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The logics of farming practices: Mapping innovative and alternative practices with agroecological potentials in three irrigated plains in North Africa

Ameur F., Leauthaud C., Amichi H.. 2019. Heraklion : European Association of Agroecology, 1 p.. Agroecology Europe Forum. 2, 2020-09-26/2020-09-28, Heraklion (Grèce).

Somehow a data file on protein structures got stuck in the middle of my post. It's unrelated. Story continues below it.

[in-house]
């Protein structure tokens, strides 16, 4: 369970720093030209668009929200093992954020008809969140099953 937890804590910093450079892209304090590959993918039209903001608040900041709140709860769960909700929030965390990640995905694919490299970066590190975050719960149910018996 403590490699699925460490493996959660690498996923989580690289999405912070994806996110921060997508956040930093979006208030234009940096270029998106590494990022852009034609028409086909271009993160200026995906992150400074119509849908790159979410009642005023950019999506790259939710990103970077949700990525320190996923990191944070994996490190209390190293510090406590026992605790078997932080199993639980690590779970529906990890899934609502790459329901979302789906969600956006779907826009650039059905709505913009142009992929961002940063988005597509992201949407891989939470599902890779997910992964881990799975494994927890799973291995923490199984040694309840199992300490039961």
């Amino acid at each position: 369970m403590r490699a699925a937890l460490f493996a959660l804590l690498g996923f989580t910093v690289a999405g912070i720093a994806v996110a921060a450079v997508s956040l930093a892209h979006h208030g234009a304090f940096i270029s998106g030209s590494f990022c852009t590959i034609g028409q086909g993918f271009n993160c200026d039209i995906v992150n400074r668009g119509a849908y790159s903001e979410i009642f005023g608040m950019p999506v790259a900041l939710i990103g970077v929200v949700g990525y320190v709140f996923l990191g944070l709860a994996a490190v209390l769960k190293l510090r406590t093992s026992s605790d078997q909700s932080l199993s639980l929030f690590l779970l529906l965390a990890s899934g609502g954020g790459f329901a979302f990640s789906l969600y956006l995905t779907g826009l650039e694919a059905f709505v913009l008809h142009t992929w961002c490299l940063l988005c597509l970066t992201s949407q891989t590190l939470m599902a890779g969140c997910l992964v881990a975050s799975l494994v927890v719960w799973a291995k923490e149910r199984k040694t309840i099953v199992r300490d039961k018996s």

In the irrigated plains of North Africa, the sustainability of productive resources is subject to several threats linked to the productivist model of irrigated agriculture. These threats prompt farmers to mobilize depleting productive resources. In order to reduce vulnerabilities and sustain their farming systems, farmers can update their adaptive strategies by setting-up innovative, alternative, farming practices that in conjunction enable them to sustain farm profitability. This study aims at mapping and analyzing such existing local farming practices with agroecological potentials. Our approach is based on direct observations combined with interviews with farmers in three irrigated plains in the Maghreb: the Merguellil, Upper Cheliff and Saiss plains, respectively in Tunisia, Algeria and Morocco. This study shows that, while intensive agricultural practices do characterize most farming systems, there co-exists, at the same time, a wide range of alternative practices that valorize ecological processes in some way or another. The most common practices are developed to improve soil fertility management (production of diluted liquid manure, organic fertilization, integration of leguminous plants into the rotation), to enhance land use efficiency (crop rotation, intercropping, relay intercropping, agroforestry) or to provide multiple ecosystem services (diversification, livestock integration). For example, and in the sense of ¿hitting two targets with one shot ¿, farmers combine two or more crops on the same plot in order to (1) increase land-use efficiency to face land fragmentation linked to inheritance issues; (2) diversify their cropping strategy and spread out market-related risks; (3) reduce expensive production costs related to irrigation, chemical fertilization, etc. Our analysis of farmers' logics shows that economic reasons undoubtedly take precedence overall environmental concerns. This is why these innovative practices are considered as (1) access to low-input and low-cost strategies for small farmers; (2) as a pathway to international markets for agribusiness farmers, rather than agroecological practices per se. In plains like those of the Maghreb, intensive and conventional practices, associated with environmental threats, coexist with a wide variety of practices with agroecological potentials. Putting the farmer first and mobilizing their extensive local knowledge can contribute to the field of agroecology. Such practices may pave the way for a more sustainable agricultural development.

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